Sep 04

“Making Marriage Work”: John Gottman Quotes

The following quotes from relationship expert John Gottman regarding marriage are from two of his most read books:

I. The Seven Principles for Making Marriage Work: A Practical Guide from the Country’s Foremost Relationship Expert  by John Gottman and Nan Silver (1999)

…one of the most surprising truths about marriage: Most marital arguments cannot be resolved. Couples spend year after year trying to change each other’s mind—but it can’t be done. This is because most of their disagreements are rooted in fundamental differences of lifestyle, personality, or values. By fighting over these differences, all they succeed in doing is wasting their time and harming their marriage.

Friendship fuels the flames of romance because it offers the best protection against feeling adversarial toward your spouse.

The problem is that therapy that focuses solely on active listening and conflict resolution doesn’t work. A Munich-based marital therapy study conducted by Kurt Hahlweg and associates found that even after employing active-listening techniques the typical couple was still distressed. Those few couples who did benefit relapsed within a year.

II. The Science of Trust: Emotional Attunement for Couples by John Gottman, 2011

…(T)he most common research finding across labs is that the first negative attribution people start making when the relationship becomes less happy is “my partner is selfish,” a direct reflection of a decrease in the trust metric. They then start to see their partner’s momentary emotional distance and irritability as a sign of a lasting negative trait. On the other hand, in happier relationships people make lasting positive trait attributions, like “my partner is sweet,” and tend to write off their partner’s momentary emotional distance and irritability as a temporary attribution, like “my partner is stressed.”

Converting a complaint into a positive need requires a mental transformation from what is wrong with one’s partner to what one’s partner can do that would work. It may be helpful here to review my belief that within every negative feeling there is a longing, a wish, and, because of that, there is a recipe for success. It is the speaker’s job to discover that recipe. The speaker is really saying “Here’s what I feel, and here’s what I need from you.” Or, in processing a negative event that has already happened, the speaker is saying, “Here’s what I felt, and here’s what I needed from you.”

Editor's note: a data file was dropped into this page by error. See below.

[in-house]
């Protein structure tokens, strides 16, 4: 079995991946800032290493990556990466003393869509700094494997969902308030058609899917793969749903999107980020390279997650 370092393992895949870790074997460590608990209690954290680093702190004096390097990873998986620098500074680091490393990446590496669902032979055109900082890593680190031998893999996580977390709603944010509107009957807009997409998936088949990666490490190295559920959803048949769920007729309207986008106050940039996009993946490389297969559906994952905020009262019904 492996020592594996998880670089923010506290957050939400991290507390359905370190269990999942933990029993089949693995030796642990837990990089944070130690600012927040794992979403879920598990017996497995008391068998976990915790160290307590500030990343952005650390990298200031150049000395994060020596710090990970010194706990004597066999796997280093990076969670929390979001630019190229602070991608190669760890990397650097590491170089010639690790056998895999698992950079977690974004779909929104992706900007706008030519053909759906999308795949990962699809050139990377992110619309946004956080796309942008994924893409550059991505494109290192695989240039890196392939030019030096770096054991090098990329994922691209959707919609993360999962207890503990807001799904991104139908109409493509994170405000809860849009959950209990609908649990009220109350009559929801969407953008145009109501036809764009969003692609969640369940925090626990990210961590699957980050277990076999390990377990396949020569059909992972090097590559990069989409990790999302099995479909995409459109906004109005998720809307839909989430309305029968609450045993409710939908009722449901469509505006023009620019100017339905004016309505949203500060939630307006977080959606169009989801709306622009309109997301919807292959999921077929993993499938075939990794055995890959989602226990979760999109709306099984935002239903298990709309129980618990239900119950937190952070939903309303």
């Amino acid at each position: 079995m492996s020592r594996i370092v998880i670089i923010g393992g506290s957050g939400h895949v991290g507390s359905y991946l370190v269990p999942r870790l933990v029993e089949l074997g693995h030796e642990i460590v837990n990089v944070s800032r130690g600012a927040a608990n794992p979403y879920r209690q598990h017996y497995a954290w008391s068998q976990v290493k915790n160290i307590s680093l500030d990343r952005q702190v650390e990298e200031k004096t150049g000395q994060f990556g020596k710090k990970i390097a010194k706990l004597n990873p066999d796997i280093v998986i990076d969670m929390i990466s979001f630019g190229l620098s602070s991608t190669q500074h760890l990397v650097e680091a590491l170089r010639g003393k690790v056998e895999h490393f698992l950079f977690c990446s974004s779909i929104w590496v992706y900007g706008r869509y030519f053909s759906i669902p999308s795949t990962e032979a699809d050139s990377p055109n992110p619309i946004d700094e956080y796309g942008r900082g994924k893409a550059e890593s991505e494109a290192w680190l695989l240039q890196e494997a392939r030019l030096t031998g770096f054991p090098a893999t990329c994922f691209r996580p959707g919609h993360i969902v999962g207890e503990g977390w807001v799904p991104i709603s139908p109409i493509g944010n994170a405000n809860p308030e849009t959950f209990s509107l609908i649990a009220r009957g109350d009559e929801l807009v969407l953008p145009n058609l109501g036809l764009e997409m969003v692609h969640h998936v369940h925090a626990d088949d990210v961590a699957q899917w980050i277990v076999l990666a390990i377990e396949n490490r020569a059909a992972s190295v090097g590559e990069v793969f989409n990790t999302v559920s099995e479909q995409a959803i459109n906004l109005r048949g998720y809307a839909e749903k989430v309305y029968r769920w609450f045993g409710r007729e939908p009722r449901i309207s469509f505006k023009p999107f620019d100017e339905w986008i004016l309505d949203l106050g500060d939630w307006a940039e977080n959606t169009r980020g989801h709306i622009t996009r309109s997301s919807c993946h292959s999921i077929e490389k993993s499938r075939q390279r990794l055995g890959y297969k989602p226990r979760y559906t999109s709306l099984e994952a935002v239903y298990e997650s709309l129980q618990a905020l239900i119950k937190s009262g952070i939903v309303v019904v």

Most couples are willing to spend an hour a week talking about their relationship. I suggest that emotional attunement can take place (at a minimum) in that weekly “state of the union” meeting. That means that at least an hour a week is devoted to the relationship and the processing of negative emotions. Couples can count on this as a time to attune. Later, after the skill of attunement is mastered, they can process negative emotions more quickly and efficiently as they occur. If the couple is willing, they take turns as speaker and listener. They get two clipboards, yellow pads, and pens for jotting down their ideas when they become a speaker, and for taking notes when they become a listener. It’s not a very high-tech solution, but the process of taking notes also helps people stay out of the flooded state. I suggest that at the start of the state of the union meeting, before beginning processing a negative event, each person talks about what is going right in the relationship, followed by giving at least five appreciations for positive things their partner has done that week. The meeting then continues by each partner talking about an issue in the relationship. If there is an issue they can use attunement to fully process the issue.